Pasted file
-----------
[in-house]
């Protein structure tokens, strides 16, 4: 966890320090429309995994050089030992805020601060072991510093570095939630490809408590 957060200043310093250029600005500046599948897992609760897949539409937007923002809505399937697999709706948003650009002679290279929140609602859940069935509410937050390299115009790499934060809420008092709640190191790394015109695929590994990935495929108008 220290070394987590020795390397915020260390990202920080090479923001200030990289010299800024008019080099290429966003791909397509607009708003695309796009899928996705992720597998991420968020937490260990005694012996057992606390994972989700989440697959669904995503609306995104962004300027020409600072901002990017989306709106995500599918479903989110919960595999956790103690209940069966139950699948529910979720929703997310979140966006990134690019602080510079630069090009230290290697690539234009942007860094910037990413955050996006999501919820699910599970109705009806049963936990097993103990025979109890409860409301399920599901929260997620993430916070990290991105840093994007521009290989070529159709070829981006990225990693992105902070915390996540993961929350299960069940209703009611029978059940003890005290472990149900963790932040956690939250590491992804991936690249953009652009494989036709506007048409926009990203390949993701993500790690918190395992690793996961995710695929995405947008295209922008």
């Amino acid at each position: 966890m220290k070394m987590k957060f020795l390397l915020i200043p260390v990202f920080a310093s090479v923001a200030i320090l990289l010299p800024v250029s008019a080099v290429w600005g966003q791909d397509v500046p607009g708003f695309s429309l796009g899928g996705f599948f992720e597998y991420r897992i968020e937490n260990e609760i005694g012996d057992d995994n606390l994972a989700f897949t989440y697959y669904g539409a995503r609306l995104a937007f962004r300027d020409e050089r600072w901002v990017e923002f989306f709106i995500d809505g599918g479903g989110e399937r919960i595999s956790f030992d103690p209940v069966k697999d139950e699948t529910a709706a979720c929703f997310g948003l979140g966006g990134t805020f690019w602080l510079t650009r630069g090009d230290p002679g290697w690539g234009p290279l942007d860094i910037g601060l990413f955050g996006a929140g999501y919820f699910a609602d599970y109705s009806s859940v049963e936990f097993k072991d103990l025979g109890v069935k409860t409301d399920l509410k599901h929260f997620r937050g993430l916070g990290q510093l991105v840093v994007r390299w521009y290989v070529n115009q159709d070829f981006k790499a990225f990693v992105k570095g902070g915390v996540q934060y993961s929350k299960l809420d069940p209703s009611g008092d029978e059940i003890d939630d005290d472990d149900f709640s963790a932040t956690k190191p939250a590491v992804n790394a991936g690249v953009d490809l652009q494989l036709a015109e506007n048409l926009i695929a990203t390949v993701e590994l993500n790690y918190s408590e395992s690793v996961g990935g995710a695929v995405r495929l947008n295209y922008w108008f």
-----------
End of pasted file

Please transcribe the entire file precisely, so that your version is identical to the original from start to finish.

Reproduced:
[in-house]
């Protein structure tokens, strides 16, 4: 966890320090429309995994050089030992805020601060072991510093570095939630490809408590 957060200043310093250029600005500046599948897992609760897949539409937007923002809505399937697999709706948003650009002679290279929140609602859940069935509410937050390299115009790499934060809420008092709640190191790394015109695929590994990935495929108008 220290070394987590020795390397915020260390990202920080090479923001200030990289010299800024008019080099290429966003791909397509607009708003695309796009899928996705992720597998991420968020937490260990005694012996057992606390994972989700989440697959669904995503609306995104962004300027020409600072901002990017989306709106995500599918479903989110919960595999956790103690209940069966139950699948529910979720929703997310979140966006990134690019602080510079630069090009230290290697690539234009942007860094910037990413955050996006999501919820699910599970109705009806049963936990097993103990025979109890409860409301399920599901929260997620993430916070990290991105840093994007521009290989070529159709070829981006990225990693992105902070915390996540993961929350299960069940209703009611029978059940003890005290472990149900963790932040956690939250590491992804991936690249953009652009494989036709506007048409926009990203390949993701993500790690918190395992690793996961995710695929995405947008295209922008």
């Amino acid at each position: 966890m220290k070394m987590k957060f020795l390397l915020i200043p260390v990202f920080a310093s090479v923001a200030i320090l990289l010299p800024v250029s008019a080099v290429w600005g966003q791909d397509v500046p607009g708003f695309s429309l796009g899928g996705f599948f992720e597998y991420r897992i968020e937490n260990e609760i005694g012996d057992d995994n606390l994972a989700f897949t989440y697959y669904g539409a995503r609306l995104a937007f962004r300027d020409e050089r600072w901002v990017e923002f989306f709106i995500d809505g599918g479903g989110e399937r919960i595999s956790f030992d103690p209940v069966k697999d139950e699948t529910a709706a979720c929703f997310g948003l979140g966006g990134t805020f690019w602080l510079t650009r630069g090009d230290p002679g290697w690539g234009p290279l942007d860094i910037g601060l990413f955050g996006a929140g999501y919820f699910a609602d599970y109705s009806s859940v049963e936990f097993k072991d103990l025979g109890v069935k409860t409301d399920l509410k599901h929260f997620r937050g993430l916070g990290q510093l991105v840093v994007r390299w521009y290989v070529n115009q159709d070829f981006k790499a990225f990693v992105k570095g902070g915390v996540q934060y993961s929350k299960l809420d069940p209703s009611g008092d029978e059940i003890d939630d005290d472990d149900f709640s963790a932040t956690k190191p939250a590491v992804n790394a991936g690249v953009d490809l652009q494989l036709a015109e506007n048409l926009i695929a990203t390949v993701e590994l993500n790690y918190s408590e395992s690793v996961g990935g995710a695929v995405r495929l947008n295209y922008w108008f």